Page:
The Malay Marker in the Non-Malays


By Harold Kong

I was watching the YouTube of the Taiwanese American musician Wang Lee Hom performing at Genting Highlands an almost flawless rendition of Getaran Jiwa marred only by his pronunciation of “irama” as “imara” where the word appeared a second time in the lyrics of the song.

I noted the predominantly Chinese Malaysian crowd screaming their heads off, which unfortunately detracts from the quality of our experience viewing the YouTube video now.

An important point to note is the fact that he sang a Malay song and this struck a chord with the crowd. A Mandarin or an English song would not have triggered such hysteria. It would have been wholly expected of the repertoire of an American who now makes his career in Taiwan. By singing Getaran Jiwa, Wang Lee Hom acknowledged their identity as Malaysians. And it so thrilled them, perhaps more so and certainly in a different way from other songs that he sang that evening.

In my view, it is safe to assert of the Chinese Malaysian, that there is a Malay marker encoded in his consciousness and he is dying to express that; to tell the world that he belongs here. He is anxious, to be marked out as different from a Chinese from Taiwan or America or wherever.

This impulse, his getaran jiwa if you will, comes from his belief in the values that Tunku Abdul Rahman stood for, the land on which we stand, the water that we drink, the nasi lemak, the coconut trees, orchids and spiders that are local to this land, the Malay friends we had in school, the football heroes that we looked up to, and a thousand and one things that are subtle and small.

It is important for both the Malays and the Chinese in this country to know and understand this condition in the latter and turn that into positive energy.

I have, thus far, framed my observations in relation to Chinese Malaysians only because it was prompted by the crowd’s reaction to Wang Lee Hom’s rendition of Getaran Jiwa.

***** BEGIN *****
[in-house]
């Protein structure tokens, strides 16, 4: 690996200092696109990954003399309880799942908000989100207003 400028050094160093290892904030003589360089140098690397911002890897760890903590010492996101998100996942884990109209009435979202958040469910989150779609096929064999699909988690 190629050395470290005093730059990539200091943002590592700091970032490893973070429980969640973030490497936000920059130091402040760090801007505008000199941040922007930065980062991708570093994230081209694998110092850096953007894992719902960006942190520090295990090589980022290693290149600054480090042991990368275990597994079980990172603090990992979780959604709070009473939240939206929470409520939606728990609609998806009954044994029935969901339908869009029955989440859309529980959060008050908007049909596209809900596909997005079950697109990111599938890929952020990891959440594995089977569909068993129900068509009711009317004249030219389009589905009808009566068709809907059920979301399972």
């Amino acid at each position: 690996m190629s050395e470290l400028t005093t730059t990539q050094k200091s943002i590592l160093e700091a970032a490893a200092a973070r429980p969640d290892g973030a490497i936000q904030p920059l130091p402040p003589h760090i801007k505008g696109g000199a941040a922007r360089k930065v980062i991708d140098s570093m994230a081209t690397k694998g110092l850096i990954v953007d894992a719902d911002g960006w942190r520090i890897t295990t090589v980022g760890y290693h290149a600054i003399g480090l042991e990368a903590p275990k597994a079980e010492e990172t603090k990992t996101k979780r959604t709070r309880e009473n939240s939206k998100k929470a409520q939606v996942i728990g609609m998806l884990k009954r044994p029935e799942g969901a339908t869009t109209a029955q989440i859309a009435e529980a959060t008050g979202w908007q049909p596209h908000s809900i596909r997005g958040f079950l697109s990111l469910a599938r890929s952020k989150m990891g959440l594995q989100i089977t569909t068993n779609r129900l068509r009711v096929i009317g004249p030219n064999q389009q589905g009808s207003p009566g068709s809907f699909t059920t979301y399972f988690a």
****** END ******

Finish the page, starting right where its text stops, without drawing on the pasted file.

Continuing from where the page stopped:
A more important and general statement that can be made without hesitation is that there is a Malay marker in the consciousness of all non-Malay Malaysians. There is no lack of desire on the part of all of them to belong here. But that natural tendency cannot be made more pronounced in a hurry using ill-advisedly hegemonic forms of social engineering, historical revisionism in the negationist sense and other emotionally coercive methods.

All of us are Malaysians. Each culture is available for others to appreciate and emulate. There needs to be a more profound mutual respect of each other’s cultures. And we also have a world culture that we all should be a part of. That mix of possible diversities should be readily available to all of us.

The current Government cultural policy is lost in some bureaucratic misunderstanding of what culture means. It is geared towards keeping the Malays in cultural solidarity and directing the non-Malays to accept the primacy of Malay culture using a set of policy carrots and sticks. This is a misdirection of policy, particularly in a world without cultural borders.

It seeks to restrain one group of people and force another group. Profoundly, it fails to respect what Nature has already provided, that is, there is a getaran jiwa in each of us. Its spirit of sharing needs freedom, it needs attention, affection and arousal. Culture manifests and defines our values. Does current policy deal with culture with a high touch and bring people together?

Culture is best shared with others through friendly interaction with the expectation and hope that both sides will imbibe some of the other’s offering. Whether in the long or short run, both sides should accept the prospect of change arising from the interaction.

That spirit of change can be discerned in the fact that it has been Malays who have actively spread the above Wang Lee Hom YouTube video on the Internet and both Malays and non-Malays have commented favourably on it. Malays on the Internet were thrilled to see a Chinese singing Getaran Jiwa with such style and sensuousness and found it interesting that the non-Malay crowd was enraptured with an iconic song.

There is another Wang Lee Hom rendition of the same song, a duet with Najwa Latiff who looked pretty in tudung and long dress, performing as his guest on the same evening. All Malaysians were proud to see a young Malaysian talent perform as a work partner of a foreign superstar. It is in these interactions that we feel the getaran jiwa of Malaysia. We will not feel it if we stay apart from each other or allow ourselves to be kept apart from each other.

Do view this YouTube video of the Taiwanese American musician Wang Lee Hom performing at Genting Highlands:

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